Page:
Are you eligible for social security in Russia? Learn about the Russian social security system and contributions, plus how to get a Russian social security number and claim social welfare in Russia.
The Russia social security system is the responsibility of the state, mainly overseen by the Ministry of Labour and Social Protection. In some cases, expats who have a temporary or permanent residency are entitled to benefits paid out by social security in Russia, if they have paid the necessary payments into specific government funds.
If you are living in Russia or working in Russia for more than 183 days in a calendar year, you are obliged to pay contributions towards the Russian social security system. The funds you pay entitle you to claim certain Russian social welfare benefits, such as unemployment benefits, basic healthcare in Russia, maternity and child benefits, and a Russian pension, although conditions apply.
This guide explains Russian social security for foreigners:
- Who has to pay Russian social security?
- Russian social security contributions
- Unemployment benefits in Russia
- Maternity benefits in Russia
- Pension benefits in Russia
- Russian healthcare and health insurance
- Retiring in Russia
- Other types of insurance in Russia
- Education and child benefits in Russia
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Who has to pay Russian social security?
There are two major funds financing the social security system in Russia:
Both funds are supported by obligatory Russian social security payments that are deducted from your gross salary, although some expenses and bonuses can be exempt from the calculation. You can also make additional voluntary contributions if you want to save for your pension in Russia or plan for a better retirement in Russia.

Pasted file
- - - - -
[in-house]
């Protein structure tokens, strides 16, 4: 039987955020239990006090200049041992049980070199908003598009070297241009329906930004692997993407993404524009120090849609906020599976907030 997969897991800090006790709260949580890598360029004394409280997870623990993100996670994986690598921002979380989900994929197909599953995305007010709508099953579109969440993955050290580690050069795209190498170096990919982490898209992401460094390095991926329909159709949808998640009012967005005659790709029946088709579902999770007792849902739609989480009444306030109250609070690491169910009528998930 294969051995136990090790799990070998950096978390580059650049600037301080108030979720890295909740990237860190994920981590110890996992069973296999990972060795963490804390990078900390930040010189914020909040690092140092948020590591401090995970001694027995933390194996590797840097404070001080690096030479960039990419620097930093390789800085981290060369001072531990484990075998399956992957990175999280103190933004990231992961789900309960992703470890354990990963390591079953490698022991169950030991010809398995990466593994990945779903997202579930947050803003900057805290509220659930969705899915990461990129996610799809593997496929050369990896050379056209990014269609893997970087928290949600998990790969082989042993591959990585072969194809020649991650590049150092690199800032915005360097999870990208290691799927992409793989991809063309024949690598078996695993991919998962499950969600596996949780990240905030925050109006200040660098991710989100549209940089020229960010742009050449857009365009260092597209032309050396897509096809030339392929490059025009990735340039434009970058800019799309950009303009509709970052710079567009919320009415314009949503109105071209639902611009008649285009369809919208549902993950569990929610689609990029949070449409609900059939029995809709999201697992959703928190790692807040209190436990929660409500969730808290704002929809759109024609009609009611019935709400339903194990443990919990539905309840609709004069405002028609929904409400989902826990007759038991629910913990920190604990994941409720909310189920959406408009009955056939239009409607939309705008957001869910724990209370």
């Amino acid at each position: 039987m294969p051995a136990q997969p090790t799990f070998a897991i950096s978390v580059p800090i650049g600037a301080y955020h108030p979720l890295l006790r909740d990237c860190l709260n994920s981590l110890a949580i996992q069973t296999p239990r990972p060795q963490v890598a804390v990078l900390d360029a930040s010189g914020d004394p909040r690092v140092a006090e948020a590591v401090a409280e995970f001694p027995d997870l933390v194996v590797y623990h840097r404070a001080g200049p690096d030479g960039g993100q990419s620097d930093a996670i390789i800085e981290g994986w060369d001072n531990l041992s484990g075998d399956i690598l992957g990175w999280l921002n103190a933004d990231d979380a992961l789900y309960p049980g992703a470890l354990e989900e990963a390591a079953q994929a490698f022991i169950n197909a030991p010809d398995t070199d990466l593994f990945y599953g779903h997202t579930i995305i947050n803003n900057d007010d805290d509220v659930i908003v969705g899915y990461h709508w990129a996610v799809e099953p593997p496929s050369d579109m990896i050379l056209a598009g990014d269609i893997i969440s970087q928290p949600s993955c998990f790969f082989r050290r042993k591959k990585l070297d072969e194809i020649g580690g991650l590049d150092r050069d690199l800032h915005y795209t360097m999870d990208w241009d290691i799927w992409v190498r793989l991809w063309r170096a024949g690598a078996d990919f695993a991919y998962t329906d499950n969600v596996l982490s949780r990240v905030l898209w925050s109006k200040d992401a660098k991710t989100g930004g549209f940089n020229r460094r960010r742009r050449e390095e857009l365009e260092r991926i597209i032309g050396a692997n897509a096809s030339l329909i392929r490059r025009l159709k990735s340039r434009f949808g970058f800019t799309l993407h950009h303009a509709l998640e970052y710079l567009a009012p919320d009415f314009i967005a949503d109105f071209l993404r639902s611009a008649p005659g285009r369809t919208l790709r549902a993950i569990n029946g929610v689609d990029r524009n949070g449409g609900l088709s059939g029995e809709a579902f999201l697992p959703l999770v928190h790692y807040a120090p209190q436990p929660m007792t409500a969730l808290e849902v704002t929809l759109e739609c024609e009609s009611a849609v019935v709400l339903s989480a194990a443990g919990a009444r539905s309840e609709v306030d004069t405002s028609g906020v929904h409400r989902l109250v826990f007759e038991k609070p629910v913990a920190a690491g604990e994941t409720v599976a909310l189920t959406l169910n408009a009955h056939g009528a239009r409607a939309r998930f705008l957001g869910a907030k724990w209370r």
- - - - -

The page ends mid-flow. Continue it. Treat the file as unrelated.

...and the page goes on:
Expats are only liable to pay resident Russian taxes and social charges if they stay in the country at least 183 days during a calendar year. Your employer will typically arrange for your registration with the Russian tax office and secure your social security number. Self-employed workers will need to arrange their tax registration and Russian social security number themselves.
Employers are also responsible for deducting the compulsory amount from employee salaries and paying the state. Failure to do so before the 15th of the following month results in a 20 percent penalty. If employers are found to be avoiding tax contributions on behalf of their employees, they are fined 40 percent of the total amount of earnings.
Employees are not obliged to pay social security contributions in Russia, but rather the burden rests firmly on the employer, including self-employed individuals (such as entrepreneurs, notaries and lawyers) or anyone else employing a third party under an employment contract.
From 2017, the Russian tax authorities – instead of social funds – will be responsible for administering most social security payments. Russian social security contribution rates in 2017 can be broken down into the following categories:
- pension contributions – 22 percent of an employee’s salary, up to a maximum of RUB 876,000, plus 10 percent of any excess salary above this;